Mr. Borosage is wrong. From its small beginnings with the SDS march in 1965, the anti-Vietnam war movement came to be led by a left-wing coalition of radical pacifists, American Trotskyists, and other assorted Communists, who led the many giant rallies under the auspices of an umbrella front group controlled by the Trotskyist Socialist Workers Party. It was not by accident that those marches became identified with the waving of Viet-Cong flags and cries of"Ho, Ho, Ho Chi Minh, NLF is Gonna Win." Not everyone marching favored a Communist victory. But the extremists who ran the marches had as the official slogan:"Bring The Troops Home Now!" This meant, in effect, unilateral withdrawal as distinct from negotiations. The North Vietnamese would have to win.

Unfortunately, the anti-war moderates don¹t get it. Their only criticism of the anti-war movement is that is that it will not be able to stop the drift toward war with Iraq. Writing on the Web site of Mother Jones magazine, Todd Gitlin, a professor of journalism at New York University, asserts that this movement"is far too weak and provincial to stop the coming war." What he seeks to build is a"more substantial antiwar movement," and he is saddened that the pro-Saddam orientation of the present movement can only stand in the way of that task. Mr. Gitlin is aghast that the present movement is indicative of"the Old Left at its worst," and he is correct to oppose it. But what upsets him is that with leadership by the likes of Mr. Clark and the Maoist C. Clark Kissinger,"the antiwar movement is doomed."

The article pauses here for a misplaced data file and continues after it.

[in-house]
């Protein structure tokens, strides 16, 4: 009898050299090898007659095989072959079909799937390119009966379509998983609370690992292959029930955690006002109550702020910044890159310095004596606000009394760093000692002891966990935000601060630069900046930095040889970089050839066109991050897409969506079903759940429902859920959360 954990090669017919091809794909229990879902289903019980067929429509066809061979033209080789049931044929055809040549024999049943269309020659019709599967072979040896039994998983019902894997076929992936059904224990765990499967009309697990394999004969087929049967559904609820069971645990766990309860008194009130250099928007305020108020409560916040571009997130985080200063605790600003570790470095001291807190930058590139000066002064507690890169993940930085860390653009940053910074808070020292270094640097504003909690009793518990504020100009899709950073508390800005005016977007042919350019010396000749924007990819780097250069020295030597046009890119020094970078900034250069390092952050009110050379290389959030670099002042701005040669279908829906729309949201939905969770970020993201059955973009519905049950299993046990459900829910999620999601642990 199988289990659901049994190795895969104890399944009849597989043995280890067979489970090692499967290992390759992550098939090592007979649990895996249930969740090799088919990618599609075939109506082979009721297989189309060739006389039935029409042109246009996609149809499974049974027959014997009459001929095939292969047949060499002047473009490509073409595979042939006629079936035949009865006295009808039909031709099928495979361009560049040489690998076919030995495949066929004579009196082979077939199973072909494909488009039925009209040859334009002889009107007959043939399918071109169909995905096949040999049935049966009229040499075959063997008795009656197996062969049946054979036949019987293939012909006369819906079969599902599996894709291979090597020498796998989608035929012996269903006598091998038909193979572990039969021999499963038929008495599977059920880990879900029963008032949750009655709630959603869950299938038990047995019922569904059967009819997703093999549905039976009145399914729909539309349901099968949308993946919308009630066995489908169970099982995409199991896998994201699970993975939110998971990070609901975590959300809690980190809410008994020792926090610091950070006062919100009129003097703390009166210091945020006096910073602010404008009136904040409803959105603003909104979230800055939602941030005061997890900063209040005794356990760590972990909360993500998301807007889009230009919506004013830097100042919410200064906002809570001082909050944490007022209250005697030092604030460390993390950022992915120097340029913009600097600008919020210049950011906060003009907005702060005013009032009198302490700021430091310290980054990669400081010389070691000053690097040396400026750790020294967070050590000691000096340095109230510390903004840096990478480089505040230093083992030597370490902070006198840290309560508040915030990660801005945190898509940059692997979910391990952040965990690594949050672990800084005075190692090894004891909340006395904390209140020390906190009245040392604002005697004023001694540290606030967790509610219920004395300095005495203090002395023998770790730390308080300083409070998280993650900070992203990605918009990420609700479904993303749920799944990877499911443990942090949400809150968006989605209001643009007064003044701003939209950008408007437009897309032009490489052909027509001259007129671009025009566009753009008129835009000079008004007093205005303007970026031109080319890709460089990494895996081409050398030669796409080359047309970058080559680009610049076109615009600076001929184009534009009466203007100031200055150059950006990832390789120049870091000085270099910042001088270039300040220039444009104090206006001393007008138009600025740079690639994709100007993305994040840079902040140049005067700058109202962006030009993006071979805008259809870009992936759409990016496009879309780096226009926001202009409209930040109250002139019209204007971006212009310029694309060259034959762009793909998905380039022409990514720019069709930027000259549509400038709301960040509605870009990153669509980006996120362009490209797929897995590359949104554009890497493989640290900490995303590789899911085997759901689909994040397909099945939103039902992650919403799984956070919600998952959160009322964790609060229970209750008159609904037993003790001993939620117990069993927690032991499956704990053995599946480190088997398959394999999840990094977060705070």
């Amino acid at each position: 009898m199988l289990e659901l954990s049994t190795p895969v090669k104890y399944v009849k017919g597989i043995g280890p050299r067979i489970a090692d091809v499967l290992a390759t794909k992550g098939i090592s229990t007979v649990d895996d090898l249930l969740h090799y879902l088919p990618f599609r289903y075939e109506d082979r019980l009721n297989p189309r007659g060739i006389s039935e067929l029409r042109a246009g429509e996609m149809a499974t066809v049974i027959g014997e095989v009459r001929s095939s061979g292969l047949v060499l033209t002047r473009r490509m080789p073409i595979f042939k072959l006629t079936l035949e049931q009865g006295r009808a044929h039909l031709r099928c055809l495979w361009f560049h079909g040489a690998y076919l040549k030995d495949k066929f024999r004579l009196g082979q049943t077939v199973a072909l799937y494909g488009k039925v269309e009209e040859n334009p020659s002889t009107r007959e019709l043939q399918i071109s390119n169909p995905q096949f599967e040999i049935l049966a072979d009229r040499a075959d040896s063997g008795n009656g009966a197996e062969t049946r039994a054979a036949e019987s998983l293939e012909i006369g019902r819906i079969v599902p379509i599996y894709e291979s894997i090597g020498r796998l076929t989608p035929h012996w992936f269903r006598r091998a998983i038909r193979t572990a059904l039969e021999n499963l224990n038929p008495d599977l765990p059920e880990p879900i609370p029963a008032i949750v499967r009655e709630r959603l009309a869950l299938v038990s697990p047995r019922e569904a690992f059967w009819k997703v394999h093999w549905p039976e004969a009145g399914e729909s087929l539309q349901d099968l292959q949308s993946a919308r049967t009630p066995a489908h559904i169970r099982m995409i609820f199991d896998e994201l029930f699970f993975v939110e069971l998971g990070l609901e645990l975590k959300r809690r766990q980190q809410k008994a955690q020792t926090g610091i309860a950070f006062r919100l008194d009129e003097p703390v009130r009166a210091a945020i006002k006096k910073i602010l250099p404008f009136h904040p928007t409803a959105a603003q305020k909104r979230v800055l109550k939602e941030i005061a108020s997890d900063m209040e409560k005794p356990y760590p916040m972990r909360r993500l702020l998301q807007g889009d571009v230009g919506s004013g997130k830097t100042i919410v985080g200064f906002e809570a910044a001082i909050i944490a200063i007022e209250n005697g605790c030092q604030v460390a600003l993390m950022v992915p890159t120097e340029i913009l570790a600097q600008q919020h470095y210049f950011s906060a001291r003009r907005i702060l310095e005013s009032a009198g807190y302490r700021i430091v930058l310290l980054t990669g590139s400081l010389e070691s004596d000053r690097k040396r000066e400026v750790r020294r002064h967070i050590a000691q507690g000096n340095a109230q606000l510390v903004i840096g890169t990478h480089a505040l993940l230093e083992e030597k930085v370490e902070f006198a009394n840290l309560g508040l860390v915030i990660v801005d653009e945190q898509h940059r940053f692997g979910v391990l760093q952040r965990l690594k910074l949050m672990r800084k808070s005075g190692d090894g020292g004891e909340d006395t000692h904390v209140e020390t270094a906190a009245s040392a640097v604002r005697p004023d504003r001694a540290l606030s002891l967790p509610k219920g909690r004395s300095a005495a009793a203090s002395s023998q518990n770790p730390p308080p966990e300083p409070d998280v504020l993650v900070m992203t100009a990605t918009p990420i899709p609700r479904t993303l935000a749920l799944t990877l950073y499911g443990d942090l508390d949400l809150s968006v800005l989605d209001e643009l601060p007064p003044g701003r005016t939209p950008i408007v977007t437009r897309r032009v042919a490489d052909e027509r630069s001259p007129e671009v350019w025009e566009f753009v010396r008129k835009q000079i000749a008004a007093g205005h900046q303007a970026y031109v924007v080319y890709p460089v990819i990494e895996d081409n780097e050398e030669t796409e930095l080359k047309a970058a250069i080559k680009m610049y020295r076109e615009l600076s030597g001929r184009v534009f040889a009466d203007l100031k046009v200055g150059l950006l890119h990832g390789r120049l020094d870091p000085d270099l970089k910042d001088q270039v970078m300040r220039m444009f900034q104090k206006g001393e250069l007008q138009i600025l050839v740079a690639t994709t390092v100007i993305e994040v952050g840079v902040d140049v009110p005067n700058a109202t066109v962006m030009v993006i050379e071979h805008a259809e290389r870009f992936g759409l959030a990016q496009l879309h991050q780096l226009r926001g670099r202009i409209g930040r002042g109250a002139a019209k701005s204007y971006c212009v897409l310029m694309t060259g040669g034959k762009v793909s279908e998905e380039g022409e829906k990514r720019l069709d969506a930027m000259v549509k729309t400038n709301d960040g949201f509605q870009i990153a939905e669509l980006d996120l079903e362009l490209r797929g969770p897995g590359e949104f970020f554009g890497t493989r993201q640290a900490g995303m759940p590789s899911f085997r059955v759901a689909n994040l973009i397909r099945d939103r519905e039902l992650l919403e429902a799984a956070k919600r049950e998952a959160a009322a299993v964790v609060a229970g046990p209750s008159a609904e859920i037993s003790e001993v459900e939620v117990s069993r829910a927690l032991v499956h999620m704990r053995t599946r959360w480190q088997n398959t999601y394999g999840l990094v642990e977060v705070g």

What Mr. Gitlin, a centrist radical, implies is that the goals of the movement to stop any planned invasion of Iraq is worthy; the only wrong thing is the movement¹s current leadership. If only they stopped comparing President Bush to Adolf Hitler, something Mr. Clark did at the March, then perhaps involvement would be worthwhile.

And that is the great error of the new antiwar movement. They may not agree with Mr. Clark when he says any invasion of Iraq"will be genocide again," but they, like him, are also opposed to an invasion. Since Mr. Gitlin presents no alternative to invasion for removing Saddam from power, and no suggestion how he can be forced to disarm, in effect his argument leaves Saddam firmly entrenched just as calls for unilateral American withdrawal in Vietnam assured victory for the Viet-Cong.

The moderates, like the extremists, seem to prefer to vent their anger at the danger supposedly posed by the Bush administration, while ignoring the very real danger posed by Saddam Hussein¹s regime in Iraq.